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What are Neupogen and Neulasta?

Neupogen is the brand name for filgrastim or G-CSF. Neulasta is the brand name for pegfilgrastim or pegylated G-CSF. G-CSF stands for granulocyte colony stimulating factor. Pegylation means coating a drug in a fatty substance so that it is released more slowly in the body. 

Neupogen and Neulasta are blood stem cell growth factors. You may have this type of treatment after chemotherapy or sometimes radiotherapy. It stimulates your bone marrow to make more white blood cells. You need more white blood cells to replace those killed off by your treatment.

Having G-CSF means that your white blood cell counts go back to normal more quickly. So you are at risk of infection for a shorter time. This is very important if you are having chemotherapy that is likely affect your blood counts severely. It is also helpful if your white counts are a little slow to recover on their own.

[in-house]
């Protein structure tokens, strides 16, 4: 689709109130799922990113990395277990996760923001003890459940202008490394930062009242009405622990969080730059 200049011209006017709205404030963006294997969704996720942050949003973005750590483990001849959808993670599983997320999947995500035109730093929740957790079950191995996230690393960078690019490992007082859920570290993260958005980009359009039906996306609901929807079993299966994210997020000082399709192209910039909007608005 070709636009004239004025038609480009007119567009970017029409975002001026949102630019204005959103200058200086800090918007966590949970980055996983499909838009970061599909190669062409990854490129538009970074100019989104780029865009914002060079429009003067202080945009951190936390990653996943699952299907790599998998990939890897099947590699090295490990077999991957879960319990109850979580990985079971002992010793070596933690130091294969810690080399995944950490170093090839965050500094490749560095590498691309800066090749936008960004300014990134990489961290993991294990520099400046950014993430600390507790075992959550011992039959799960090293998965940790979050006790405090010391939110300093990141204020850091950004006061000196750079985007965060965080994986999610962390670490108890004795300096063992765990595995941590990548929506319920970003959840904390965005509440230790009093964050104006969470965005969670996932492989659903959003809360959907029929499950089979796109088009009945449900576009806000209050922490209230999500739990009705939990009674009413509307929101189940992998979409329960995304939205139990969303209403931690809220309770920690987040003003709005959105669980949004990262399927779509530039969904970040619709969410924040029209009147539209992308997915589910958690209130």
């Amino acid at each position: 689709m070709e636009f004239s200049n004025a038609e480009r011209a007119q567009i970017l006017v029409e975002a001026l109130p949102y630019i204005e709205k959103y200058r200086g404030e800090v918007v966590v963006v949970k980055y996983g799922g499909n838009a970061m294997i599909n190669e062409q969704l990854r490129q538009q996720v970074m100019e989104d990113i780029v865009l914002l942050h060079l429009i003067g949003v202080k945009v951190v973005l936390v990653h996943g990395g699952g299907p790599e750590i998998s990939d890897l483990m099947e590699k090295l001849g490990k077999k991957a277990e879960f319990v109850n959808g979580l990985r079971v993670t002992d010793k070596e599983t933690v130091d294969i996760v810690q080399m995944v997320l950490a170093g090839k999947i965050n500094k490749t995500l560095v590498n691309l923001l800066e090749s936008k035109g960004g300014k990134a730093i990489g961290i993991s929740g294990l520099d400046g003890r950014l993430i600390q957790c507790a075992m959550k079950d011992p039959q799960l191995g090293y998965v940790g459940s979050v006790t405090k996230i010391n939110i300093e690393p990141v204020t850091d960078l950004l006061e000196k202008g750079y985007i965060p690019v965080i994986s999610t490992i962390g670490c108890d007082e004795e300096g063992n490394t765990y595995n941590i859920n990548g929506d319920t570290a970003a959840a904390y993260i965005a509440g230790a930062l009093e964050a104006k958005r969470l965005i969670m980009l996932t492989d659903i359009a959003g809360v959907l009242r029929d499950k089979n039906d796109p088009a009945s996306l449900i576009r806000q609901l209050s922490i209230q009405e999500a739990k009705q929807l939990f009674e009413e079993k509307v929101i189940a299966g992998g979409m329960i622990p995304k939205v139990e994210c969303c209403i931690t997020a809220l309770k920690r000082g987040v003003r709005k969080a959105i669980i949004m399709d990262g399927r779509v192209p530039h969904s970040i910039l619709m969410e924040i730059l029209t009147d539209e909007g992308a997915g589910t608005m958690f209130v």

Doctors use G-CSF as part of high dose chemotherapy in people who are at high risk of their cancer or leukaemia coming back. You may also have this treatment if you have had regular and serious infections during a course of chemotherapy. But it isn't used routinely during most chemotherapy courses because we don't know for sure that it is helpful.

G-CSF is a natural substance made by the body. It is now possible to make G-CSF in the laboratory, so it is now available as a drug. The drug isn't made directly from blood or blood products.

Generally you have G-CSF as a daily injection. But you have pegylated G-CSF as a single injection. The drug is surrounded by a fatty capsule. So it is released into the body more slowly.

We have more information about how chemotherapy affects your blood and bone marrow.

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Updated: 25 February 2014